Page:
For the purpose of asset allocation, there are three major asset classes: stocks, bonds and cash. Stocks, which represent a share of ownership in a business, are essential to long-term investment planning because historically, they increase in value. Traditionally, bonds have been seen as fixed-income producing investments because the interest they pay is typically fixed. Bonds also play an important role in balancing movement in the stock market and in providing a cushion against stock market volatility. Cash and cash equivalents, such as U.S. Treasury bills and bank certificates of deposit, offer safety and liquidity for money that might be needed within a relatively short time frame. Since each of these three types of assets responds differently to shifts in the economy and markets, spreading money among stocks, bonds and cash equivalents can help investors ride out market uncertainty.
The terms "asset allocation" and "diversification" are commonly confused. While asset allocation refers to the different asset classes (stocks, bonds and cash), diversification refers to the process of further dividing your investment dollars within each of the three asset classes. Allocating a portion of your investments in each asset class to appropriate subcategories can further reduce risk and enhance return. Diversification is not just a good strategy; it's a key to successful investing. We all have heard about the bad experiences of putting all our eggs in one basket, so by mixing things up, i.e. diversifying, you can go a long way toward protecting yourself from becoming dependent on any one sector of the market.
How to allocate your assets depends on a number of factors including your financial goals, age, tolerance for risk, current and long-term income needs and even your tax situation. As you move through different stages in your life, your best asset allocation scenario is likely to change. Younger individuals with a longer time horizon should invest a higher proportion in stocks, the best investment for growth. However, as you get closer to the time when you will need the money you have invested, you should adopt a more conservative strategy and gradually begin reducing the amount invested in stocks and increasing the portion of your investment allocated to bonds and cash. This reallocation may become particularly important as you approach retirement.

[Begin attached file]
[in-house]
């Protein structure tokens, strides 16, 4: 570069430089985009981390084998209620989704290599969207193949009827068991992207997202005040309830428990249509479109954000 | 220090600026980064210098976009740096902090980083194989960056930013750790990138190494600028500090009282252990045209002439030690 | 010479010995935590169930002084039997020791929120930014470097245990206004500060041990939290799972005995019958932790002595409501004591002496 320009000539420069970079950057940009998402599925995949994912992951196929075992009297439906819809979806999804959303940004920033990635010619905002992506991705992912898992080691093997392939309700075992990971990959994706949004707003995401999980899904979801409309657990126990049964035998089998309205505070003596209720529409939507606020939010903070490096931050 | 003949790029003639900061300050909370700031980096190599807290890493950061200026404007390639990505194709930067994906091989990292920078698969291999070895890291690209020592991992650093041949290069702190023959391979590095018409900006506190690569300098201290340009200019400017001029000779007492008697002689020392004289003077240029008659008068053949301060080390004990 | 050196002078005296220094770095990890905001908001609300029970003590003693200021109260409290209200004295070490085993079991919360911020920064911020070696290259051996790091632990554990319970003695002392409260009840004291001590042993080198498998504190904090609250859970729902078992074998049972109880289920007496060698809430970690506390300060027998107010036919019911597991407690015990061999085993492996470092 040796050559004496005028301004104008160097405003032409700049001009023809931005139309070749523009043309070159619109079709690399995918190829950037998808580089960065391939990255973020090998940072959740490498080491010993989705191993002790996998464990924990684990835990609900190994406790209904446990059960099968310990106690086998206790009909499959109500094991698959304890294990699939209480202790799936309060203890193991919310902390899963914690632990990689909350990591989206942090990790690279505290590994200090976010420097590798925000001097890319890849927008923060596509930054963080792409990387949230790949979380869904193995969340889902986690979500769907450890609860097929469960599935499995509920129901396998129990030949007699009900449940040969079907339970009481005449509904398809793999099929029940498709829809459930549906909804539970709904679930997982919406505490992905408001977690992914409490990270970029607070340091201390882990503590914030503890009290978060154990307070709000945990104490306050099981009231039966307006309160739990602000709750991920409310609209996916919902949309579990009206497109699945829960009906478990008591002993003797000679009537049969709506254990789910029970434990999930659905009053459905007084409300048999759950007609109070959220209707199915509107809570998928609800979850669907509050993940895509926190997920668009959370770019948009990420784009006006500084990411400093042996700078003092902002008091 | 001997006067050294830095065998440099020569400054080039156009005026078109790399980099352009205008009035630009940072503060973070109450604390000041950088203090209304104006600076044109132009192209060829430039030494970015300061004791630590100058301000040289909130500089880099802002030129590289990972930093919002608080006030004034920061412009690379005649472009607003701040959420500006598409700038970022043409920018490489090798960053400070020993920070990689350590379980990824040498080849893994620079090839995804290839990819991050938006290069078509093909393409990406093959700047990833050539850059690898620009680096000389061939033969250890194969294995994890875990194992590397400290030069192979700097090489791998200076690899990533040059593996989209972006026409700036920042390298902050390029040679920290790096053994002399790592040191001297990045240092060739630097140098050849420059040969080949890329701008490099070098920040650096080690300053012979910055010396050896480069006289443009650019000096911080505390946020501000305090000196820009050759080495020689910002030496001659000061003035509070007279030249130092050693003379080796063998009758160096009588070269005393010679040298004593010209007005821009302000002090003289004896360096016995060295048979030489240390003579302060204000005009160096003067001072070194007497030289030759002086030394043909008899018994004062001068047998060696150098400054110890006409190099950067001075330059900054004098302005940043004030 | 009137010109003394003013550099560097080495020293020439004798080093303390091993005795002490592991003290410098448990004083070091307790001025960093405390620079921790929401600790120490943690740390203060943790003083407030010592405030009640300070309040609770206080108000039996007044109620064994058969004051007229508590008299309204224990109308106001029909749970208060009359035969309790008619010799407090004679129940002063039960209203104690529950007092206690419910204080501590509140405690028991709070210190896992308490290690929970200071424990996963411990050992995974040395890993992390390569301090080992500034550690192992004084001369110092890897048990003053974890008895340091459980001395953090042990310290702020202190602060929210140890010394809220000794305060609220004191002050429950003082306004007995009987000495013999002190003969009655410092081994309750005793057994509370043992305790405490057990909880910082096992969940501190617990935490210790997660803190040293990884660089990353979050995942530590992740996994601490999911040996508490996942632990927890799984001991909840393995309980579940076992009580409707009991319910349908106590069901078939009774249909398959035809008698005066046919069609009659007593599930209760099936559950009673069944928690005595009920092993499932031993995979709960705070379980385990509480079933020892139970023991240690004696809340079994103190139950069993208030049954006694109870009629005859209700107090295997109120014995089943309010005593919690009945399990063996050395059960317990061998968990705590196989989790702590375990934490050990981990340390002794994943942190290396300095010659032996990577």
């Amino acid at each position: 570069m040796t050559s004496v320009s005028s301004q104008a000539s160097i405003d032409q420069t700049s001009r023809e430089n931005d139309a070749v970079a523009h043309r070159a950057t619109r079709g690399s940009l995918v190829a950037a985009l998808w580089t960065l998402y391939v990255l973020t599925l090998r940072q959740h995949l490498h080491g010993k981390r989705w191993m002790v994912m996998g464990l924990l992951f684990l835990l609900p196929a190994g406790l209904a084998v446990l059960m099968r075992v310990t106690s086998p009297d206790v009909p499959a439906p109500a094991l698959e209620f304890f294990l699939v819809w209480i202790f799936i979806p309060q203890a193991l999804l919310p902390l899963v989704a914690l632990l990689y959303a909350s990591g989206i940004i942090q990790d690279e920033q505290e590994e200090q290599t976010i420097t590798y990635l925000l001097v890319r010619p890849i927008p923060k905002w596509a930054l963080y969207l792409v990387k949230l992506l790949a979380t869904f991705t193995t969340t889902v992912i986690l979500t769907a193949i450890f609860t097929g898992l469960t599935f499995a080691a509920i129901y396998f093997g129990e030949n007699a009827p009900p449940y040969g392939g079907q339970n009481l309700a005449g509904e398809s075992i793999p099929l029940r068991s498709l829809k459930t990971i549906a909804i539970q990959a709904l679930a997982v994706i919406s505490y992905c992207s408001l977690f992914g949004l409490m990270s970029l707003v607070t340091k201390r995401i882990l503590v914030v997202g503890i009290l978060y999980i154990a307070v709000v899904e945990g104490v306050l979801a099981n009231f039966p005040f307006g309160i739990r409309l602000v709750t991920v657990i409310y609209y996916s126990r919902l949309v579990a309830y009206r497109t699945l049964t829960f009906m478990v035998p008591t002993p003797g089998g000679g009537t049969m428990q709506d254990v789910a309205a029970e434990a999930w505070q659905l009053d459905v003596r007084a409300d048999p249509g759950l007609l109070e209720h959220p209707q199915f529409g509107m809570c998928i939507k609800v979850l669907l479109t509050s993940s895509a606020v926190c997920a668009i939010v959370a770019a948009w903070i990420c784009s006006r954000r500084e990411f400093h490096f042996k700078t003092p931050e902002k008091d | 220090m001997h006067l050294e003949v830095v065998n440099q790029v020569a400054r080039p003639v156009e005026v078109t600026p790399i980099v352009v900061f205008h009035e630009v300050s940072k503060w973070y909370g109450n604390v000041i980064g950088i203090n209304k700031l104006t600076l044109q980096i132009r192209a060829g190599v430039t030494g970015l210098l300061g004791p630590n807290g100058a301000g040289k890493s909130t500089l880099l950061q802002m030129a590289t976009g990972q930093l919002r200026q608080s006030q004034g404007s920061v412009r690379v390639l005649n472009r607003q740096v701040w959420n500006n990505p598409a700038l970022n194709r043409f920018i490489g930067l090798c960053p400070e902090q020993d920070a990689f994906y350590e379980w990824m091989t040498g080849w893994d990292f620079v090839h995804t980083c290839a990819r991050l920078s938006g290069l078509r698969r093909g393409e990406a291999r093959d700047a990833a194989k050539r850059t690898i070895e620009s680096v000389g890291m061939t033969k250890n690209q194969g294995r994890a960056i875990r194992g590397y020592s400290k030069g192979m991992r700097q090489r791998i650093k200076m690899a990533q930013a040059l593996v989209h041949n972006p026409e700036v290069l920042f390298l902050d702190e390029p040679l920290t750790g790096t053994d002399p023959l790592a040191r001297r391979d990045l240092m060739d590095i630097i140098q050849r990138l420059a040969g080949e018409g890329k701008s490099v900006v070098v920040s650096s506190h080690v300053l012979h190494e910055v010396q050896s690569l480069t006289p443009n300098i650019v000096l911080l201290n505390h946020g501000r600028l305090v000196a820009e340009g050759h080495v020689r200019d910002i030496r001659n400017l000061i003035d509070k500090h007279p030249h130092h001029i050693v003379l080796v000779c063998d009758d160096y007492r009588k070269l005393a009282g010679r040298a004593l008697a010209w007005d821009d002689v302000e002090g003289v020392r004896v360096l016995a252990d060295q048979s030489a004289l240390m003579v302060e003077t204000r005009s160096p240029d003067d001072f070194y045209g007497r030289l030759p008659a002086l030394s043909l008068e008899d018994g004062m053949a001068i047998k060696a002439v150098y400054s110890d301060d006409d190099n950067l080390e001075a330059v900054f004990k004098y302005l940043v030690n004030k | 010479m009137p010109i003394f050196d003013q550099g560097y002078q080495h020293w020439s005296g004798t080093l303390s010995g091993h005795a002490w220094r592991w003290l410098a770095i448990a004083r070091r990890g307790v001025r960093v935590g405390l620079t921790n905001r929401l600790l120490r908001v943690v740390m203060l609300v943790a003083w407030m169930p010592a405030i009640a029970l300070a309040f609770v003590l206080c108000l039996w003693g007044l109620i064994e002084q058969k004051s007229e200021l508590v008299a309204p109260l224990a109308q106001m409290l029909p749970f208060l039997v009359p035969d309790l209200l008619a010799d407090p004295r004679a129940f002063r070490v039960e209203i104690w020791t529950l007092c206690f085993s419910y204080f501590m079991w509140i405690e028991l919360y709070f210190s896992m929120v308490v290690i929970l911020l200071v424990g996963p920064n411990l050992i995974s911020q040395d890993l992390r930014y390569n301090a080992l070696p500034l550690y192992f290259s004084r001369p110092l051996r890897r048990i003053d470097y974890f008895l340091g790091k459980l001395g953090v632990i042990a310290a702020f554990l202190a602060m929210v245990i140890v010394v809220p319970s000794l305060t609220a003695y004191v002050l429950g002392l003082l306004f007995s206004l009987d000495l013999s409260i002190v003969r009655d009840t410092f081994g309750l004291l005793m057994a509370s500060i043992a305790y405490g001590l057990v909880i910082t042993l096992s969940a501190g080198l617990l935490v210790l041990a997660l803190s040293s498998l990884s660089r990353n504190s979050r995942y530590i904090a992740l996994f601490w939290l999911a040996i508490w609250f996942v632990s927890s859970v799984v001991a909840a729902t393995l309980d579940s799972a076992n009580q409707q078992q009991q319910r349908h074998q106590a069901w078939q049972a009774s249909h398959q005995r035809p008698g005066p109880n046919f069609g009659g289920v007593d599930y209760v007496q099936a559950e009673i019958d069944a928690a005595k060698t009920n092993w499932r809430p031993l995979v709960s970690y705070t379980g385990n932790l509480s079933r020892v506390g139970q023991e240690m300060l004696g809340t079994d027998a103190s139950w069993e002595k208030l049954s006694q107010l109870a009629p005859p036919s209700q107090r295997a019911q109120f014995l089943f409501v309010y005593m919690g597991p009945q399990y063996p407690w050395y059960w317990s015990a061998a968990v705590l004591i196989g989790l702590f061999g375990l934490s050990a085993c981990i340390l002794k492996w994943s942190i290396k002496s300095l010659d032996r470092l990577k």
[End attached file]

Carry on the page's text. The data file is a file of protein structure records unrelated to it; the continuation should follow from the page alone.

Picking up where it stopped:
Over time, as different asset classes increase or decrease in value with shifting market conditions, the mix of assets in your portfolio may become inconsistent with your planned asset allocation strategy. When that happens, you need to reallocate or rebalance your assets to bring your portfolio back to the proper allocation. If one asset class has surpassed your planned percentage, you should reinvest the proceeds in a class of assets that has under-performed. For example, if stock prices rise and your portfolio becomes weighted toward stocks, you can return your portfolio to the right mix by selling some stock and increasing your investment in bonds. This method has the added benefit of forcing you to employ a "sell high, buy low" strategy as you take profits out of assets whose prices have gone up and reinvest that money in assets that are cheap.
"Goodwill is the only asset that competition cannot undersell or destroy." - Marshall Field
Today in History
1848 - The first pure food law is enacted in the U.S.
Marshall Field died at age 71 from pneumonia contracted while playing golf on New Year's Day with Abraham Lincoln's oldest son.